Baylor cornerback Demetri Goodson was the Packers' sixth-round draft pick. / Getty Images
As a freshman in 2009, Demetri Goodson nailed a game-winning shot to send Gonzaga to the Sweet 16 in the NCAA tournament.
Who would have thought five years later he would be drafted by the Packers as a cornerback in the sixth round?
Goodson said getting drafted Saturday was a bigger thrill than any of his basketball exploits at Gonzaga, where he started at point guard for two seasons.
“I’d say this is a better feeling,” said the 6-foot, 200-pound Goodson, who transferred to Baylor in 2011 because he believed he had a better chance to play professional football than basketball.
“I started thinking about a 6-foot point guard compared to a 6-foot cornerback,” he said.
After spending five years away from football, Goodson worked his way into a starting role at Baylor, where he became an all-Big 12 cornerback.
Goodson played only four games in 2011 because of an ankle injury and just four games in 2012 because of a broken arm. But his athleticism, instincts and willingness to compete for the ball made NFL teams take notice.
Goodson’s older brother, Mike, played running back for Carolina, Oakland and the New York Jets. His father is serving a 27-year prison term for mortgage fraud.
Goodson, who goes by the nickname Meech, said getting drafted is the fulfillment of a goal. “(It) made me feel like a little kid,” he said. “The best feeling in the world for sure.”
The Packers must have seen something they really liked in Jeff Janis. He was, after all, the third wide receiver they took in the three-day draft.
Maybe what they saw was Jordy Nelson.
“Yeah definitely, I watched him,” Janis said of the veteran Packers receiver. “I mirror my game after him, whenever anybody asks me. To be able to play with him is going to be a great experience. I’m looking forward to learning from him. Hopefully he can help me become a better player.”
What you can’t help but notice about Janis is his athleticism. The 6-27/8, 219-pounder from Division II Saginaw Valley State wowed everyone at the NFL combine. He ran the 40-yard dash in 4.42 seconds, had a 371/2-inch vertical jump and rated among the best for receivers by bench-pressing 225 pounds 20 times and running the 20-yard shuttle in 3.98 seconds.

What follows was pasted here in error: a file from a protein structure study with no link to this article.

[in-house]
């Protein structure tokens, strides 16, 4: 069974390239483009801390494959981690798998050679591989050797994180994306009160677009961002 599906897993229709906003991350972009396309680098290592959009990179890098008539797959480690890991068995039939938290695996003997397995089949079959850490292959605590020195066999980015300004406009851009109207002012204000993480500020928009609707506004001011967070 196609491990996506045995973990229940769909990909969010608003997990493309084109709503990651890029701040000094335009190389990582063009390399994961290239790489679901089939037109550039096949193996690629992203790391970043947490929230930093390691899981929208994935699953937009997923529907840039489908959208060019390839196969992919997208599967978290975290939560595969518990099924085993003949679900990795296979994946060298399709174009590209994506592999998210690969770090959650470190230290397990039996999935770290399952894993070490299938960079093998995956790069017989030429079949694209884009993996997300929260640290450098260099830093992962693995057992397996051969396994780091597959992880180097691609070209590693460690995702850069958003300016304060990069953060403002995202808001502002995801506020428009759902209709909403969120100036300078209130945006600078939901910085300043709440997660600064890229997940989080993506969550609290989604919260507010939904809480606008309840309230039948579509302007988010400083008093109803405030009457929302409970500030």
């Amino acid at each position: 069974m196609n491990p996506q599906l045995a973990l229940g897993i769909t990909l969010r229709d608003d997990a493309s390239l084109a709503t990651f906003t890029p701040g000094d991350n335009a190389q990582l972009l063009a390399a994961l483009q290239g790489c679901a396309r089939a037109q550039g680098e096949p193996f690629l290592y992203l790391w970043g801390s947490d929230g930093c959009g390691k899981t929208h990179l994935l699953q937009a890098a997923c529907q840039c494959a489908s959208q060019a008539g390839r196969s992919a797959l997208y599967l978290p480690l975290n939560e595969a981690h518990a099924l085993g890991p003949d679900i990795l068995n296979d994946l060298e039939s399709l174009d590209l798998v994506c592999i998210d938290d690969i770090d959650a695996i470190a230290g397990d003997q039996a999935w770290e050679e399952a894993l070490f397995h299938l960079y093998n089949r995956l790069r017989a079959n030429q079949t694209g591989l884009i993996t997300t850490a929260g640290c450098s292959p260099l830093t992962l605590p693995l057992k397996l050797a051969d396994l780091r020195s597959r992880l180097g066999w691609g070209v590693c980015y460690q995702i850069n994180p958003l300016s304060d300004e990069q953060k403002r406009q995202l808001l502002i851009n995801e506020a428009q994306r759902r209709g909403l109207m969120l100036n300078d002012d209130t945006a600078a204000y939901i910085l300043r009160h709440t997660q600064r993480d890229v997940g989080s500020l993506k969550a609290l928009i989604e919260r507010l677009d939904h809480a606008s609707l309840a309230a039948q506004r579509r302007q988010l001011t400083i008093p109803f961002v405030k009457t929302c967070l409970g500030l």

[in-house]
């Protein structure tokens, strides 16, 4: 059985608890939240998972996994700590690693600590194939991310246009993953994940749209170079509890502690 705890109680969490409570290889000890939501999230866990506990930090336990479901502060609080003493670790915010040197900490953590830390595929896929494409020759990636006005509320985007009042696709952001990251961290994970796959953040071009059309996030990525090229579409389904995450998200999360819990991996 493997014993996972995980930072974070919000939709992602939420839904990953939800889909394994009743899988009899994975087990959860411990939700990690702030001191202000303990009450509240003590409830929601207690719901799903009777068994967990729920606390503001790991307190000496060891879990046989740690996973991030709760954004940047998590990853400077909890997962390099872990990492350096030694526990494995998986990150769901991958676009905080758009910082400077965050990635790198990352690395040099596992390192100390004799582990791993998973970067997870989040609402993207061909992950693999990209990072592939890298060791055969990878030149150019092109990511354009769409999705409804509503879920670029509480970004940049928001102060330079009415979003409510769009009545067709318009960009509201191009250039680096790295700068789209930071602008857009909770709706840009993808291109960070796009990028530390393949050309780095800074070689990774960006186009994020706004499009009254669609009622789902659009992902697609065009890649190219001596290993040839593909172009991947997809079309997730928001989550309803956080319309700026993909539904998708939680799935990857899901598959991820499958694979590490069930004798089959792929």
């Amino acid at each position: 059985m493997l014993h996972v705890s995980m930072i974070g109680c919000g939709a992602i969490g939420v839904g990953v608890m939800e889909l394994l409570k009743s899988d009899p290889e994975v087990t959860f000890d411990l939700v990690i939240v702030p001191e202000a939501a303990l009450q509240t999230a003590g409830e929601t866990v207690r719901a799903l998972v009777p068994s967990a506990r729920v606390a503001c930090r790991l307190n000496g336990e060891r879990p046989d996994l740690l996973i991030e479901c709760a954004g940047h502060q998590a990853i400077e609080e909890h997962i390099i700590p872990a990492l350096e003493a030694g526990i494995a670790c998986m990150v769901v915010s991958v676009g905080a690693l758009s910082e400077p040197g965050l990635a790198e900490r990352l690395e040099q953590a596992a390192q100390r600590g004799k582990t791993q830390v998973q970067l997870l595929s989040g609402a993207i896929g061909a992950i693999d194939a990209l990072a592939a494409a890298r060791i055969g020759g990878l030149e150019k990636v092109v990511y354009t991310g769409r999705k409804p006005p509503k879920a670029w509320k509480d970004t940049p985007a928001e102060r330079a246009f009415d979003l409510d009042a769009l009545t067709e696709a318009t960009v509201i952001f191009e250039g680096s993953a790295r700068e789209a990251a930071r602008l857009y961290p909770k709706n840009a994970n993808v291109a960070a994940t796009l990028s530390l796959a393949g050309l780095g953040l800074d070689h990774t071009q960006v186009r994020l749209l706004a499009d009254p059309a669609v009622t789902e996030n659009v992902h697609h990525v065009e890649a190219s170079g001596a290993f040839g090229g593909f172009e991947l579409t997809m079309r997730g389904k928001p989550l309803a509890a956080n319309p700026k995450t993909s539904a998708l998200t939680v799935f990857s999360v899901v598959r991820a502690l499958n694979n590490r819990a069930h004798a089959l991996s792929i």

All that translated into gaudy receiving numbers last season: 83 receptions for 1,572 yards and 14 touchdowns.
But making the jump from DII to the NFL can be treacherous, especially as a seventh-round pick. Janis isn’t worried.
“I think it’s definitely something that can be done,” he said. “I thought that at Senior Bowl week that I showed that I could compete with some of the best guys in the nation.”
Plus, he’ll have a friend to help him along. Apparently, Janis and one of Green Bay’s fifth-round picks, Jared Abbrederis, have gotten close during the draft process.
“We’re really good buddies and we were texting throughout the whole draft,” Janis said. “It’s funny, it seems everywhere we go, we were always stuck together. Roommates at the Senior Bowl. Trained together at San Diego. I’m really looking forward to going out there and competing with him.”
FINALLY, A REAL CENTER
The Packers will be on their fourth starting center in four years this season, and the pool to become the newest one just added another contender: fifth-round pick Corey Linsley.
And unlike last year’s starter — Evan Dietrich-Smith, who signed with Tampa Bay in the offseason — or the current favorite to start this year — JC Tretter, who played tackle in college at Cornell — Linsley played center in college at Ohio State.
“It’s good to finally draft one that’s played the position before,” Packers coach Mike McCarthy said. “We’re all excited about that. I know James Campen’s real excited. The extra work on snapping and so forth. Tough guy. Anybody you talk to at Ohio State and the reputation he has there, and just the way he plays, it will be good just to have a natural center come in and play that position.
“And I view him as a center. I know we historically move our guys around, but I think it’s important for him to come in and play center.”
Linsley is light for an offensive lineman at 296 pounds, but is as strong as they come. He bench-pressed 225 pounds 36 times at the NFL combine. And playing for the Packers is a personal dream come true.
“Actually, I was Brett Favre for Halloween when I was like 6 or something,” he said. “I had a little Cheesehead, too. I’ve always liked them since then. I don’t know why, but I’ve stuck with it and now it’s like a childhood dream come true. It’s amazing.”